How to Memorize a Speech for a Powerful Delivery
Giving a speech doesn’t sound like a hard task, but this doesn’t mean that it’s a simple undertaking. Did you know that about 75% of the world’s population suffers from the fear of public speaking, which is commonly referred to as glossophobia? If you’re reading this, you probably do too.
So, what’s a smart way to help you handle this fear and deliver a good speech at the same time? Memorizing your speech!
Memorizing a speech and no, I don’t mean cramming, allows you to give your presentation in a way that makes you feel and seem confident while also connecting with your audience. There’s a catch though, you need to memorize your speech in a way that makes it seem like you didn’t memorize it.
This will ensure that the speech feels and sounds natural as you present it, even though you may have practiced it a few hundred times. Memorizing a speech also prevents you from avoiding eye contact with your audience while you keep looking down at your notes, which makes you seem unprepared and unengaged.
How to Memorize a Speech
Below, we look at a few steps that could help you memorize and give your speech.
I cannot stress this enough: being prepared is the best way to ensure that you give a good speech/presentation.
This basically means that you should do your research and have the material that you’ll be talking about at your fingertips and in your head.
This may seem obvious but for those who may think it unnecessary, I’d highly advise you against skipping this step.
Learning more about your topic of discussion could prevent you from being blindsided if an audience member were to ask you a question, in addition to helping eliminate fears of worry or nervousness that may stem from the fact that you don’t know your topic well enough.
You can never go wrong with actual knowledge and solid research about your subject!
Draw up a speech outline
After you’ve learnt more about your subject, you can move onto your speech outline. It may seem like a good idea to have your speech memorized word for word but trust me, it isn’t. Not only will it sound rehearsed but you’ll also have a hard time returning to your original flow if someone were to ask you a question or interrupt you.
Writing down your speech outline allows you to outline your main points, which makes it easier for you to memorize or internalize them.
Your outline doesn’t have to be something long, it can be anywhere between a single word to a few short phrases that remind you of what you’d like to talk about.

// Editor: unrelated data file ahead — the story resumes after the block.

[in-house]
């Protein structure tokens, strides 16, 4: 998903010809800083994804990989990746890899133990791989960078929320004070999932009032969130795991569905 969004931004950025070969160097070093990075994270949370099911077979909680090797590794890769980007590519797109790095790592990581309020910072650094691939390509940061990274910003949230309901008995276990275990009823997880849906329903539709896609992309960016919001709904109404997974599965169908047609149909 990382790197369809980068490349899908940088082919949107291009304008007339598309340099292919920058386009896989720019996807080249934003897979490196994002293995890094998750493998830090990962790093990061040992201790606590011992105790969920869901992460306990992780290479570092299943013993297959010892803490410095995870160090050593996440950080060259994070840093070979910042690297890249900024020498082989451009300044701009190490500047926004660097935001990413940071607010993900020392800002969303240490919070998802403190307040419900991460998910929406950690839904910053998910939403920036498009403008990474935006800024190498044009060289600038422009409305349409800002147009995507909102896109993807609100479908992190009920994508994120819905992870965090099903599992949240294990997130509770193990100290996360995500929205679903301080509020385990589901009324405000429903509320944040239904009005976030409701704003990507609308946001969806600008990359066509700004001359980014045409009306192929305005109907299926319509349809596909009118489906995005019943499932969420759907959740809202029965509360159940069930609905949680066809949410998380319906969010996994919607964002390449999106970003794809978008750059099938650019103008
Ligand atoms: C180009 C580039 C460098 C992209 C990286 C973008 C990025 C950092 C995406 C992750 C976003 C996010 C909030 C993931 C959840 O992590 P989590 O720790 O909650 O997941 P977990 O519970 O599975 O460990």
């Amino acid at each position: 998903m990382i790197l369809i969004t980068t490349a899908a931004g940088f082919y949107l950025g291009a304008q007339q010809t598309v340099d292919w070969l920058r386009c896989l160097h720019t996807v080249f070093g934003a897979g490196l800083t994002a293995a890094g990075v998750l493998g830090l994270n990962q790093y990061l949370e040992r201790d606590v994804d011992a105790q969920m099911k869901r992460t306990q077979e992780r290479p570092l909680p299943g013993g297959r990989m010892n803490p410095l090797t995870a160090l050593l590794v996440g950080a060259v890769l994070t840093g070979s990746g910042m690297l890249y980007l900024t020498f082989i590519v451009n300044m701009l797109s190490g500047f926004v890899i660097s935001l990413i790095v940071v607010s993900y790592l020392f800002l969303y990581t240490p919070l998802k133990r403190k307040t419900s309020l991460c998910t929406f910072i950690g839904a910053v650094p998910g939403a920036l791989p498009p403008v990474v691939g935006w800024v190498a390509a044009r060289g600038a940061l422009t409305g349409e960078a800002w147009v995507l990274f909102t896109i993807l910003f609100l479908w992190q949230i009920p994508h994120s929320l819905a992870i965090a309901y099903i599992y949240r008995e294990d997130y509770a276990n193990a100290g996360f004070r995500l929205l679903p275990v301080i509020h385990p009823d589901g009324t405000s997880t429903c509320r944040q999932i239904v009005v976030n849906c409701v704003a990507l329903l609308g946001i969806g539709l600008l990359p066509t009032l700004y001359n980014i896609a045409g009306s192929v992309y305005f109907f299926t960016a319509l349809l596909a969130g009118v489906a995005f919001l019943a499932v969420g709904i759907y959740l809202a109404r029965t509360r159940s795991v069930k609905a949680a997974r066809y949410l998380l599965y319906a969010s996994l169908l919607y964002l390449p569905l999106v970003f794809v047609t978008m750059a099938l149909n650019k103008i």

This also affords you the freedom of being able to say something you just thought of that would be a good addition to your presentation while giving your speech.
Let’s be flexible people!
Mental images for the win
Well, this point gives the phrase “a picture is worth a thousand words” a whole new meaning.
It is common knowledge that the mind remembers pictures easier than it does words, so a good way to remember your main points would be to attach them to a mental image in your mind that you feel conveys a similar message.
The image doesn’t have to make sense to anyone but yourself, given that it’s going to be in your head anyway.
Ever heard of a Mind Palace?
You’ve probably heard at least one fairytale about a king and queen living in a palace, which should hint at the fact that a palace is a house in which people live, a very big house at that.
This means that a mind palace is basically a big house for storing information inside your head, so don’t let the phrase scare you.
A good way to remember your main points would be to select different pieces of furniture in your office or home and assign numbers to each of them, depending on the number of your main points.
This will make it easier to recall key points.
After you’ve assigned mental images to each key point, you need to focus on associating each image with a piece of furniture, incorporating how you think it would smell or the sounds it would make.
Say for example item #1 is a mahogany grandfather clock whose dings reverberate throughout the whole house every time the clock strikes 12.
Doing this for every point, with different furniture items, makes it easier for you to memorize your main points, because you’ll be seeing these furniture images.
The more vivid the image is, the easier it will be to recall it. When you do begin to give your speech, think about your mind palace and mentally begin a walk through your home.
When you see the mahogany grandfather clock, you’ll remember a point you associated the mental image to, which allows you to breeze through your speech without difficulty.